1st Edition

Meddling with Mythology AIDS and the Social Construction of Knowledge

Edited By Rosaline S. Barbour, Guro Huby Copyright 1998
    304 Pages
    by Routledge

    298 Pages
    by Routledge

    Meddling with Mythology examines the role of research in the construction of modern mythology or folklore surrounding HIV/AIDS.
    Researchers from a variety of disciplines reflect on the insights gained and the impact of their work, in light of the initial panic surrounding the prediction of an AIDS epidemic.
    Issues discussed include:-
    * power
    * representation
    * the politics of text
    * understanding research relationships
    * impact of research on researchers and responders
    * potential for change.
    Meddling with Mythology takes the reader from the theoretical to the practicable and from the public to the personal in the representations of AIDS. The issues raised here also have great significance for those concerned with the social construction of knowledge, theory building and the research process more generally.

    Chapter 1 Introduction AIDS: from the specialised to the mainstream, Rosaline S. Barbour, Guro Huby; Part 1 Power; Chapter 2 Silence and strategy Researching AIDS/HIV narratives in the flow of power, Brian Heaphy; Chapter 3 Power, culture and the ‘hard to reach’ The marginalisation of minority ethnic populations from HIV prevention and harm minimisation, Dima Abdulrahim; Chapter 4 Policing boundaries Linking the theory and experience of psychotherapy in HIV/AIDS research, Philip Gatter; Part 2 Boundaries and identities; Chapter 5 It's a family affair On public and private accounts of HIV/AIDS, Hugh Masters; Chapter 6 Researchers experience emotions too, Jill Bourne; Chapter 7 Fact-finder, fag hag, fellow and funambulist Research as a balancing act, Katie Deverell; Part 3 Narrative exchange; Chapter 8 The story as gift Researching AIDS in the welfare marketplace, Neil Small; Chapter 9 Of tales, myth, metaphor and metonym, Clive Foster; Chapter 10 On networks and narratives Research and the construction of chaotic drug user lifestyles, Guro Huby; Part 4 Representation and agency; Chapter 11 Engagement, representation and presentation in research practice, Rosaline S. Barbour; Chapter 12 Carrying out HIV-related research in an area of low prevalence Issues for researcher and researched, Cathy Stark; Chapter 13 Evaluation within a policy-making and contracting culture Reflections on practice, Edwin van Teijlingen, Guro Huby; Part 5 A tribute to Phil Strong and an overview; Chapter 14a Introduction to Chapter 14, Anne Murcott; Chapter 14 The pestilential apocalypse Modern, postmodern and early modern observations, Philip Strong; Chapter 15 Conclusion From meddling to mastery?, Rosaline S. Barbour, Guro Huby;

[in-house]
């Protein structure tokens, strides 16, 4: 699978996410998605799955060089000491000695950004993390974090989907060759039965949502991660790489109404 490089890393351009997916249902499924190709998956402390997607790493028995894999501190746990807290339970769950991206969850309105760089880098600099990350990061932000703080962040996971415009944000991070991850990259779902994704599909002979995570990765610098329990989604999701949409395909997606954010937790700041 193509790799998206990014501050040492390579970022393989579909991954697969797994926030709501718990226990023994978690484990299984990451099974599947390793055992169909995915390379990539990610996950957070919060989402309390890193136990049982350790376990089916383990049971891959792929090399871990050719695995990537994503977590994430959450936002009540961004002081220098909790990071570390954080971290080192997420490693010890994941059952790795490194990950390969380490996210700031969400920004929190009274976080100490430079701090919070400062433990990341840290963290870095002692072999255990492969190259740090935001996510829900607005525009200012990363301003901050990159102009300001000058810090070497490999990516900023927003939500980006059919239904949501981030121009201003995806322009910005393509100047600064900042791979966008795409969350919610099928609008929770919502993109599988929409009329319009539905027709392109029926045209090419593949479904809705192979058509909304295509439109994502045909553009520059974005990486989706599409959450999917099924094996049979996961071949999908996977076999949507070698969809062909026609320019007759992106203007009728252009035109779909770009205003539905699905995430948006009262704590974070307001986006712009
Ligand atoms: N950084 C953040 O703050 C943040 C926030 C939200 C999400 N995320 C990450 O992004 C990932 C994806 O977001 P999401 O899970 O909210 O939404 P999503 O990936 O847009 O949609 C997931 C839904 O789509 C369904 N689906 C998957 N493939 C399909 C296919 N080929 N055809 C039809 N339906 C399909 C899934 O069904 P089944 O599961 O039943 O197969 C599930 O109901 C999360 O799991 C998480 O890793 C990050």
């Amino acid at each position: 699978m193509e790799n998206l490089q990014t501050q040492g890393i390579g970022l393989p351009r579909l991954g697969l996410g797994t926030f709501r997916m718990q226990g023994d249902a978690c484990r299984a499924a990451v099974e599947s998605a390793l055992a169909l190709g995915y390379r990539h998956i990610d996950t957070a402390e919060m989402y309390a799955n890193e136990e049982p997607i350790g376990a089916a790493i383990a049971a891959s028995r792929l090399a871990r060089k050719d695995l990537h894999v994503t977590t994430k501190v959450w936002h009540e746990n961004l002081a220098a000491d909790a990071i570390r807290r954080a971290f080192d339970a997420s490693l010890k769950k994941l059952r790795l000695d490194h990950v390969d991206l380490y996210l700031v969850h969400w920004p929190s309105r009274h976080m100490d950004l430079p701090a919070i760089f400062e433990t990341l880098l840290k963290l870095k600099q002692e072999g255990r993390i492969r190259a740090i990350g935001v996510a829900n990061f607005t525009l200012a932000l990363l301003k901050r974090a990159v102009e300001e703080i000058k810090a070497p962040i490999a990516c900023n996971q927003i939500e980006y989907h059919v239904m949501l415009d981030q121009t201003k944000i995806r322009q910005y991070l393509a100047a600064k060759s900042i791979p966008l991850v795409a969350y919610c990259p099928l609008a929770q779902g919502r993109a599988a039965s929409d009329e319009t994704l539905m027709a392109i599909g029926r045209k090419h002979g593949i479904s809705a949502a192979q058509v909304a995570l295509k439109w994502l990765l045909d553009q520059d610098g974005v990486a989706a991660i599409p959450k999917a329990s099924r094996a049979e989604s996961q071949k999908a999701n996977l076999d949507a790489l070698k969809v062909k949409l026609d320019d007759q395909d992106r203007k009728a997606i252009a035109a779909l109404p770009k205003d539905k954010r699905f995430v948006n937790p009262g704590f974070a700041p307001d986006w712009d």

Rosaline S.Barbour is Senior Lecturer in Health Services Research at the University of Hull.,
    Guro Huby is a Research Associate at the University of Edinburgh.

    'Each of the parts in this collection provides both accessible but also penetrating insights into the often-unrecorded consequences for both researcher and researched of undertaking research in complex and unfolding arenas of experience and knowledge. It is a good and valuable book that provides another dimension to the history of the constructors of AIDS knowledges, and a useful example of the largely hidden face of research practice.' - Medical Sociology News: A Newsletter of the British Sociological Association December 1998

    'Honest insights into the research process that books such as this provide should never be ignored.' - Kevin Williams, Health, Risk and Society